5 Ways to Fill in the Blanks When Communicating about Change

SONY DSCIn my last post, I shared how saying nothing when communicating about change is like taking a Mad Libs approach to leadership. By saying nothing, you’re forcing your team to use assumption, speculation, and gossip to fill in the blanks for what’s going on in your organization. While this approach leads to some hilariously heartbreaking stories, it also leads to frustration and mistrust.

Which is just what you need when you are navigating the waters of a significant change. (Said no leader ever.)

The questions remain: What do you say when you need to say something but feel like you can’t say anything? How do great leaders keep their teams informed and moving in the right direction when everything is still up in the air?

The following are 5 ways to fill in the blanks for your team:

  1. Say “I don’t know about X” or “I’m not sure about Y.” Admit what you know and what you don’t. Don’t make stuff up. Don’t beat around the bush or use complicated jargon to disguise the state of affairs. Say what you mean to say. Then quickly follow up with, “What I do know is A” or “What I am for sure about is B.” Be sure to share in detail what you do know when being honest about what you don’t.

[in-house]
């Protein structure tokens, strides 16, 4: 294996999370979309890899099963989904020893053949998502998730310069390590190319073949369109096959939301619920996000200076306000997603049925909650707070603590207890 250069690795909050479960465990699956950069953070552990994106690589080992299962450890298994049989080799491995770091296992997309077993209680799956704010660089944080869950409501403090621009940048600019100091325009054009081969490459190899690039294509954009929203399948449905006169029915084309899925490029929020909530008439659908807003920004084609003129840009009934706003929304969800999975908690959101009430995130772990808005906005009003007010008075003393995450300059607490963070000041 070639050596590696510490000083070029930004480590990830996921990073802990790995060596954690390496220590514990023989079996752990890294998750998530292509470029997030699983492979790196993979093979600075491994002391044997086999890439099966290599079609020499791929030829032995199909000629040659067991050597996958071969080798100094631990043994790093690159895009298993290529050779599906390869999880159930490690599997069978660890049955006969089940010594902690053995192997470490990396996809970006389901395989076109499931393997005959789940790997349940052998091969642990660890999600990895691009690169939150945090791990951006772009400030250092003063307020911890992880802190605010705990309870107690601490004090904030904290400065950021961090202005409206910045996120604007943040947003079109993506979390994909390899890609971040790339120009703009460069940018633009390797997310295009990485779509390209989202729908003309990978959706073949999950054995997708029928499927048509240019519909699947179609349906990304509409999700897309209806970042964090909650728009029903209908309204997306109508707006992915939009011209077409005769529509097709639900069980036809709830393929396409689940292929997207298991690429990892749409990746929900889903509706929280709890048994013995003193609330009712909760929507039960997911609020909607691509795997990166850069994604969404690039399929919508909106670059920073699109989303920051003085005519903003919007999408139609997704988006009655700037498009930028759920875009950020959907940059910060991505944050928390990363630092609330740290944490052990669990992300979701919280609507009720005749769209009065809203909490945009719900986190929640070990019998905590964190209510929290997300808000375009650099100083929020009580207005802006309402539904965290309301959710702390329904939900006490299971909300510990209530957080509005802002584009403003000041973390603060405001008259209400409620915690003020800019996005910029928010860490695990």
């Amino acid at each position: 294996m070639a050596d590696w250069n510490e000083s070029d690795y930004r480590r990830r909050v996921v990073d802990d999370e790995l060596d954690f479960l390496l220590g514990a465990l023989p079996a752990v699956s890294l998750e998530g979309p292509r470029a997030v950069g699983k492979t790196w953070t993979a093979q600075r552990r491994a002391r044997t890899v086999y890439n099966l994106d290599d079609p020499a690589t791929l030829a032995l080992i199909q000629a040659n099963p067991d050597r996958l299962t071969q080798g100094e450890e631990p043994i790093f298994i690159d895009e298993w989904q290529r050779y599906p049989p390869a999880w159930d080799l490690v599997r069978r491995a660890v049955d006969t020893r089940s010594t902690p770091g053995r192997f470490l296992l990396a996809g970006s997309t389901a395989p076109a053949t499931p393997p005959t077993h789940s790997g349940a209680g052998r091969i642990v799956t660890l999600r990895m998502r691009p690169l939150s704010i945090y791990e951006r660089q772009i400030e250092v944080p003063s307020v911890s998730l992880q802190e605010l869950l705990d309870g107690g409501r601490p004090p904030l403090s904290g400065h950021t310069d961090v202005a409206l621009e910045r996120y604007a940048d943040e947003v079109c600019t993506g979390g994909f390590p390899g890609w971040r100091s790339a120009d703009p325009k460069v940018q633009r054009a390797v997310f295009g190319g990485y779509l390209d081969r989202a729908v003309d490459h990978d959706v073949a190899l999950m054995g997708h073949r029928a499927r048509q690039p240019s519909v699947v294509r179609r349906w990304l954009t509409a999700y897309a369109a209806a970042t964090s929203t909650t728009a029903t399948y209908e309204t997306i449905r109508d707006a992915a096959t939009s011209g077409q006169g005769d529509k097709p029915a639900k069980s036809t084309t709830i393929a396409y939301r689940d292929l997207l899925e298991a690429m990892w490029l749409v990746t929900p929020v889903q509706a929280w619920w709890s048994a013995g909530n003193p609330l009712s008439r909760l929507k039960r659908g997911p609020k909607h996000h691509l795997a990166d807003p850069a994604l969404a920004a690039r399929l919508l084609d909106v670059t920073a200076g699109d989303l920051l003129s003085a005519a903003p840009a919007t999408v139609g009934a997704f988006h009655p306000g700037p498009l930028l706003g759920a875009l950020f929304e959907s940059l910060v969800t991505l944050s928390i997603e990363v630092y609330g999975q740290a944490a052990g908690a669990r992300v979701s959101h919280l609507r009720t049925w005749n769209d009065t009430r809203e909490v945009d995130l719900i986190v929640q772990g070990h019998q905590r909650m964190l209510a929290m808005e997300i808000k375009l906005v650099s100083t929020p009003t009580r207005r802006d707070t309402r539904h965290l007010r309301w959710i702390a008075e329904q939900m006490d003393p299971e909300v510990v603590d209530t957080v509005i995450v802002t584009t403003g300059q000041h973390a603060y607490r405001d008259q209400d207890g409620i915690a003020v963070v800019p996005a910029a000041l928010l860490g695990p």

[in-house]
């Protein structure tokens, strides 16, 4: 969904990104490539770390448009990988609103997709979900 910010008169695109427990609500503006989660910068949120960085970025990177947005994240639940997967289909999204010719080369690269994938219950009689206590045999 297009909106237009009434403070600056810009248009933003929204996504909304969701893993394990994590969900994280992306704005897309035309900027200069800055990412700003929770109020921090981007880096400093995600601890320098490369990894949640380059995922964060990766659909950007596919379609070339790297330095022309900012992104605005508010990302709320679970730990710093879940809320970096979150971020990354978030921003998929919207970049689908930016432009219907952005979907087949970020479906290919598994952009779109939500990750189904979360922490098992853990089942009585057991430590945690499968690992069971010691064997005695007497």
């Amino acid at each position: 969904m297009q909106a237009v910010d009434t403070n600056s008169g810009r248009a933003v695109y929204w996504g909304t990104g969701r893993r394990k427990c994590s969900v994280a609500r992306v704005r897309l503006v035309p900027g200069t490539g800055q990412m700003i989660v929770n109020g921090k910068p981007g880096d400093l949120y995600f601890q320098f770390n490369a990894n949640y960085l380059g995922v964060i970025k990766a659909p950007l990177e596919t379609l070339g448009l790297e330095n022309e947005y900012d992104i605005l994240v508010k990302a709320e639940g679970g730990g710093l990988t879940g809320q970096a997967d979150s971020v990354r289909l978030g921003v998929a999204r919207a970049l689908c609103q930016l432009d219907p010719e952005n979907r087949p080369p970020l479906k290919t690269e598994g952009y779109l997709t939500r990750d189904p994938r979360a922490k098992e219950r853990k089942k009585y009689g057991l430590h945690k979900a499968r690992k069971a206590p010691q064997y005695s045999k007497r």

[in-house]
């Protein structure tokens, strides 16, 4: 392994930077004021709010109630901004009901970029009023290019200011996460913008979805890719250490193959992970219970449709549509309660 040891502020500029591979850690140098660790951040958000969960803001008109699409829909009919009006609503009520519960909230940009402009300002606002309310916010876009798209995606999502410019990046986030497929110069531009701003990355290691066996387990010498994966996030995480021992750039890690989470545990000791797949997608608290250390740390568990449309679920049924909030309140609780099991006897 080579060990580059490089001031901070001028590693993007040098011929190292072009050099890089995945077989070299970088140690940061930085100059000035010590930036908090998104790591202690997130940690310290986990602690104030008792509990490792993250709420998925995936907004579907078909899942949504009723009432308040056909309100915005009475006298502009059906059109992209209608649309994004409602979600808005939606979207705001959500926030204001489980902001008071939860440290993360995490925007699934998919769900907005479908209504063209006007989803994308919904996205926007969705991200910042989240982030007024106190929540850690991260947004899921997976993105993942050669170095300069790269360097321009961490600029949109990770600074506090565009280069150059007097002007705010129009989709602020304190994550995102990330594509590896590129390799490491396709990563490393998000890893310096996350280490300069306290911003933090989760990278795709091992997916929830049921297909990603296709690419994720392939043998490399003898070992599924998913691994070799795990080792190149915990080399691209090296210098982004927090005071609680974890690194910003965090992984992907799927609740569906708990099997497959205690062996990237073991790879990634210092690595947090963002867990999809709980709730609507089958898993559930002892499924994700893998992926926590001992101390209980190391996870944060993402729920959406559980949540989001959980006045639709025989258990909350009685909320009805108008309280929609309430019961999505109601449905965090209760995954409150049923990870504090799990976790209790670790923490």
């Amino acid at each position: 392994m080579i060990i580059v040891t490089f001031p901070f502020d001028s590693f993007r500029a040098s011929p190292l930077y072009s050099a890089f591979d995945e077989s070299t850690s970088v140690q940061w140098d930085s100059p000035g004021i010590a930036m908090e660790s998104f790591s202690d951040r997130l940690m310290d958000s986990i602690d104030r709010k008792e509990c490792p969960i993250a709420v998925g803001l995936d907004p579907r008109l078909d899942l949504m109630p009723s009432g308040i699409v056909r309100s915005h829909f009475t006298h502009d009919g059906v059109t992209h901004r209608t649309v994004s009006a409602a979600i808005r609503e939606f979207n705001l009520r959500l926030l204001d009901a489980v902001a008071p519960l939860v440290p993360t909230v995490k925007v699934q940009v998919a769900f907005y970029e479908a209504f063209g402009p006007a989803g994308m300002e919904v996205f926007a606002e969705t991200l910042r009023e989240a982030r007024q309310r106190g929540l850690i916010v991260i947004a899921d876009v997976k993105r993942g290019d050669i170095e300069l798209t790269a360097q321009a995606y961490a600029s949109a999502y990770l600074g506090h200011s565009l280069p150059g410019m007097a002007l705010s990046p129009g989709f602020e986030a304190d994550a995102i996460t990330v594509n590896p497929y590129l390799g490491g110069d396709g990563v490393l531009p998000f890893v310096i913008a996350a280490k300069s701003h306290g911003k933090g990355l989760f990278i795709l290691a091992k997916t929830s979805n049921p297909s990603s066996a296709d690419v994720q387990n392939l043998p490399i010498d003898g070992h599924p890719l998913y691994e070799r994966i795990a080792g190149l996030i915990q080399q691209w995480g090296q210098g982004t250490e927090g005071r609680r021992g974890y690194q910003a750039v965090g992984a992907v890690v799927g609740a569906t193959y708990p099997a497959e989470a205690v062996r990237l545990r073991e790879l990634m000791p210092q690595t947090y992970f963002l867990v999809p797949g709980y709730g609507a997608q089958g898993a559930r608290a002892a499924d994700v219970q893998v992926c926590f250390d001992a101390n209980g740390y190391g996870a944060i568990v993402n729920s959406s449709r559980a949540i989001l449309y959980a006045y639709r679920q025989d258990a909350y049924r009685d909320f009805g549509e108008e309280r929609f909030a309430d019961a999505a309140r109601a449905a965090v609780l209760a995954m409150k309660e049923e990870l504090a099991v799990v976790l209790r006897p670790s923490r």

2. Share the process. Let your team know the step-by-step process you and your leadership team will be using to make decisions about the changes to come. Tell your team what information you are looking for, who is involved in the process, and the overall time frame you are working with. Let them in on the challenges as well as the milestones as you go along so they can see the progress you’re making, too. And let them know when the process hits a bump or two: you don’t have to share all of the gory details, but you can share how you will be sprinting hard the next two months because you had to replace a sub-contractor doing less-than-stellar work.
  3. Share the change communication plan. Assure your team members by letting them know the process and systems you will use to make sure everybody knows about the change in a timely manner. This is also a good time to ask what tools they might need to go and communicate the change effectively for themselves.
  4. Create a pathway for two-way communication. Provide a way for questions to be answered, input to be given, and feedback to be offered. Respond quickly.
  5. Give a deadline. Let your team know when the change/decision/new program/re-org will take place. (Then hold fast to the deadline like your life depends on it. Because your credibility and the trust of your team is most definitely riding on it.)

What about you, leader friend? How do you fill in the blanks for your team?


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